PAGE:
EMBARGOED FOR RELEASE | April 09, 2013
American Chemical Society’s highest honor goes to pioneer of ‘Lego-like’ molecules
Note to journalists: Please report that this research was presented at a meeting of the American Chemical Society.
NEW ORLEANS, April 9, 2013 — Peter J. Stang, Ph.D., distinguished professor of chemistry at the University of Utah and editor of the Journal of the American Chemical Society (JACS), has been named winner of the 2013 Priestley Medal by the American Chemical Society (ACS). It is the highest honor bestowed by the world’s largest scientific society.
Stang will receive the award and present an address tonight during a banquet and ceremony that are part of the ACS’ 245th National Meeting & Exposition, being held here this week. The ceremony will honor recipients of other ACS national award recipients for outstanding contributions to chemistry.
The award recognizes Stang’s cutting-edge research that has had far-reaching implications for many areas of science, including drug development and more efficient ways to produce gasoline and home heating oil. The annual award includes a gold medallion designed to commemorate the work of Joseph Priestley, who lived from 1733 to 1804, and is best remembered for his 1774 discovery of the gas that would later be named “oxygen.”
“Stang is a pre-eminent organic chemist with an international reputation and seminal, creative contributions to a broad spectrum of chemistry,” said Gabor Somorjai, Ph.D., of the University of California, Berkeley. Somorjai nominated Stang for this award.
In 2011, Stang won a National Medal of Science, which is the highest U.S. honor for a scientist or engineer. He received the award from President Barack Obama in a White House ceremony, where he was honored “for his creative contributions to the development of organic supramolecular chemistry and for his outstanding and unique record of public service.”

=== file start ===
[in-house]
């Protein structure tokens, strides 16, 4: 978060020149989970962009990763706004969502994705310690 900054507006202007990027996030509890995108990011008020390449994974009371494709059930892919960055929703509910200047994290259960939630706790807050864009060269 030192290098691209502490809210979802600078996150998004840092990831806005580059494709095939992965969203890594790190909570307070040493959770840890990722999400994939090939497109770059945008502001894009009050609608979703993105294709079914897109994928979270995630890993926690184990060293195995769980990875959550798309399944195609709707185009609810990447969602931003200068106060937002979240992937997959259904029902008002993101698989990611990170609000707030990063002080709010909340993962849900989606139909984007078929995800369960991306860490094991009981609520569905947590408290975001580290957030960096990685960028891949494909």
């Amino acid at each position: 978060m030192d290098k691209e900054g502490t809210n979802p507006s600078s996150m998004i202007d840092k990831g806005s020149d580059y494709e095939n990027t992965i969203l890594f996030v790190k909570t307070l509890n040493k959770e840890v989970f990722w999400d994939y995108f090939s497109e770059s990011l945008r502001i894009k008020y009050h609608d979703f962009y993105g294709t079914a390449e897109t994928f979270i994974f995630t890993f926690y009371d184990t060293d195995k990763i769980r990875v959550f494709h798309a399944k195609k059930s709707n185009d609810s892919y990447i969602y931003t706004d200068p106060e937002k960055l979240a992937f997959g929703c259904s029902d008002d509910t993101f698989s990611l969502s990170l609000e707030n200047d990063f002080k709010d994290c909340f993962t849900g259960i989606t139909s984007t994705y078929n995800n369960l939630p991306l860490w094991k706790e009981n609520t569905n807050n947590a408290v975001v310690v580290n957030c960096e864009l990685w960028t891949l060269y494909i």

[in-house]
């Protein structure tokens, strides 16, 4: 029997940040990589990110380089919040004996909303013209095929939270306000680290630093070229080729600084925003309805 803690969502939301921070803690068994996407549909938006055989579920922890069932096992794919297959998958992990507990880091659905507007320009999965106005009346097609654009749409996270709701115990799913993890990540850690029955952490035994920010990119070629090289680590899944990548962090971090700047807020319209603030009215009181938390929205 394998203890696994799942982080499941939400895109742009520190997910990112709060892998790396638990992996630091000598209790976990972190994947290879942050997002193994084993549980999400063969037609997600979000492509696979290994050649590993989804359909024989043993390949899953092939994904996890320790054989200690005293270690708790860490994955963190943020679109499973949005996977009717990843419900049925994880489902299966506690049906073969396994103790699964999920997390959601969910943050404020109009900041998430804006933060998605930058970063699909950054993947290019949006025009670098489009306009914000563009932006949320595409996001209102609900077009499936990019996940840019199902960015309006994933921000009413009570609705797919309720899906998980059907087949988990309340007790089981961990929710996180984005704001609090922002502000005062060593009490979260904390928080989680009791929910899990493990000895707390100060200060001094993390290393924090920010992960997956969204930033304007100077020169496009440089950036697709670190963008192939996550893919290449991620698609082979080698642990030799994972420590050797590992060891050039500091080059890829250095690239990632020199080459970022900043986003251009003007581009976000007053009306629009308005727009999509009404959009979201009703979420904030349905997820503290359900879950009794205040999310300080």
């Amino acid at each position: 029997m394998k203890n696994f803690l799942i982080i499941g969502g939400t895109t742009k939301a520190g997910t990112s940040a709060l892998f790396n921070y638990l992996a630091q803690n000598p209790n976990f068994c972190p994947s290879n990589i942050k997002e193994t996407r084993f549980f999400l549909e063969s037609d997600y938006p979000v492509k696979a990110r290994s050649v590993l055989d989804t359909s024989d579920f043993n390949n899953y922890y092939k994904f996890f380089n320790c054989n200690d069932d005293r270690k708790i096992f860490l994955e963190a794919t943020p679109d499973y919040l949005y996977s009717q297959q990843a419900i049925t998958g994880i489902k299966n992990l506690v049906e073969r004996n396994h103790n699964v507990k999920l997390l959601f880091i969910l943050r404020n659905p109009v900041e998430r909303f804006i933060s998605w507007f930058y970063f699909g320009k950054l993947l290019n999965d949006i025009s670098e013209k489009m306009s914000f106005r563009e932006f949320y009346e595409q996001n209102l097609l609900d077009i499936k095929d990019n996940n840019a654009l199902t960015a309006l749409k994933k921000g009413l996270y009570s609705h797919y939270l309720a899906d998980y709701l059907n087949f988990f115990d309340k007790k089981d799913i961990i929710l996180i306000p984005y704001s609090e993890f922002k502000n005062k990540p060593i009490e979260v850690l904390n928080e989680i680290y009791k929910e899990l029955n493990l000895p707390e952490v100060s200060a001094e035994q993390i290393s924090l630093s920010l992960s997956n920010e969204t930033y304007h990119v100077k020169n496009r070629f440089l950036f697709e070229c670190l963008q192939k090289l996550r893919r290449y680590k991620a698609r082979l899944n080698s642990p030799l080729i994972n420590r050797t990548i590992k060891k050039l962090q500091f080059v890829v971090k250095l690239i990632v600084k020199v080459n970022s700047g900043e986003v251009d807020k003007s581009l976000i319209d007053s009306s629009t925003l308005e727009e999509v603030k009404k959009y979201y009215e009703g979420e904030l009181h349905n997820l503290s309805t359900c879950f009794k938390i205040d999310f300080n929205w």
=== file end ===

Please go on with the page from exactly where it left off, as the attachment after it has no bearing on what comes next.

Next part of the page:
Stang has pioneered the field of supramolecular chemistry, which is the study of how molecules come together and build new substances with complex 2-D and 3-D architectures. The molecules could have uses as drug-delivery vehicles and as key players in making oil refining faster and more efficient.
“It’s like a Lego set with individual building units,” said Stang. “You can make complicated structures and systems.”
Stang has been editor of JACS, the ACS flagship journal, since 2002. As editor, Stang revitalized and enhanced JACS, culminating in an increase in citations and its Impact Factor. The most-cited journal in chemistry, JACS has received 408,307 total citations and has an Impact Factor of 9.907, as reported in the 2011 Journal Citation Reports® by Thomson Reuters. JACS is one of more than 40 ACS peer-reviewed journals.
“For many years, Stang has been a force to be reckoned with in the ACS,” said Harry B. Gray, Ph.D., who is at the California Institute of Technology. “He brought new ideas to make sure our flagship journal continues to attract the most important work in chemistry. He has done a fabulous job, and chemistry is better for it.”
Stang has mentored nearly 100 postdoctoral fellows and students, and has authored more than 450 papers. He has won numerous awards and honors, including election to the U.S. National Academy of Sciences and the American Academy of Arts and Sciences.
Since 1923, the ACS has recognized groundbreaking chemists with the award.